28 Jan 2008

University funding changes: funding council report disappoints

Funding changes: the OU responds

Funding changes: the OU responds

The report of consultations into funding changes by the Higher Education Funding Council for England flags little relief for the hardest-hit students, according to The Open University.

University Vice-Chancellor Professor Brenda Gourley said: “It is with a combination of frustration and disappointment that we note the outcome of the consultation by the Higher Education Funding Council for England into the withdrawal of funding for equivalent or lower qualifications.”
The consultation considered the implementation of plans to end the funding of universities for students taking second higher level qualifications at an equivalent or lower level than their first.

The funding changes – which will lead to more than £30m of the University’s teaching grant being phased out – will undermine the University’s capacity to deliver the lifelong learning agenda.

Professor Gourley said: “It is reassuring to note some of the decisions of the HEFCE board, including consideration to be given to the idea of exempting students who receive the Disabled Students Allowance. In addition, the decision that Open University students studying in Northern Ireland will not be affected by the funding changes answers the OU’s call for these students to be treated in the same way as ELQ students at other institutions in Northern Ireland.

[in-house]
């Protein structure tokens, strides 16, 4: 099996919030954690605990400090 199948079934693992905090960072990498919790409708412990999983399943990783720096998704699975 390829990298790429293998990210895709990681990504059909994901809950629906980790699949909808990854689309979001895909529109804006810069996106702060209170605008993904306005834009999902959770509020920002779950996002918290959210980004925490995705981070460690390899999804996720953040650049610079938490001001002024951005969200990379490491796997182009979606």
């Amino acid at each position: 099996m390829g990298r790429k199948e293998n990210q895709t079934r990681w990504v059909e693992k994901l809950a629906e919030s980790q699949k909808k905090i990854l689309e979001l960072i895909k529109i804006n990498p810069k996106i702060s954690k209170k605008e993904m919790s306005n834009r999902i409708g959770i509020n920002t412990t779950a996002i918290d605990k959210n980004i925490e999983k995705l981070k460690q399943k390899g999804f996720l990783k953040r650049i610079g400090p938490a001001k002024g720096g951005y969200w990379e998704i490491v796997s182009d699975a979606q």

“However, it is disappointing to see that – notwithstanding the decision to review annually the list of subjects for which ELQ students will be funded – some subjects for which the University has suggested ELQ funding continues remain omitted from the list of exemptions; they include ICT and computing. Equally compelling cases for extending exemptions to include specific groups of students, such as those on low incomes or women returning to work after caring responsibilities, have not been accepted by the HEFCE Board.

“It is, furthermore, the fundamental principle of the funding changes for ELQ students – rather than the implementation of the changes on which the funding council was consulting – that remains of most concern. The new policy discourages students from upskilling or reskilling, and it discourages institutions from catering to them. The negative impact on individuals and their career development, on institutions and on the wider economy remains of particular concern.

“The lack of consultation before the announcement of the changes some six months ago also remains a major concern; consultation merely on the implementation of the changes was far from sufficient.”

The University’s grant from HEFCE for 2008/09 – when the funding changes will be introduced – will be announced on March 6.

Professor Gourley added: “We are also awaiting with interest the publication of the findings of the Innovation, Universities and Skills Select Committee inquiry into this issue.”

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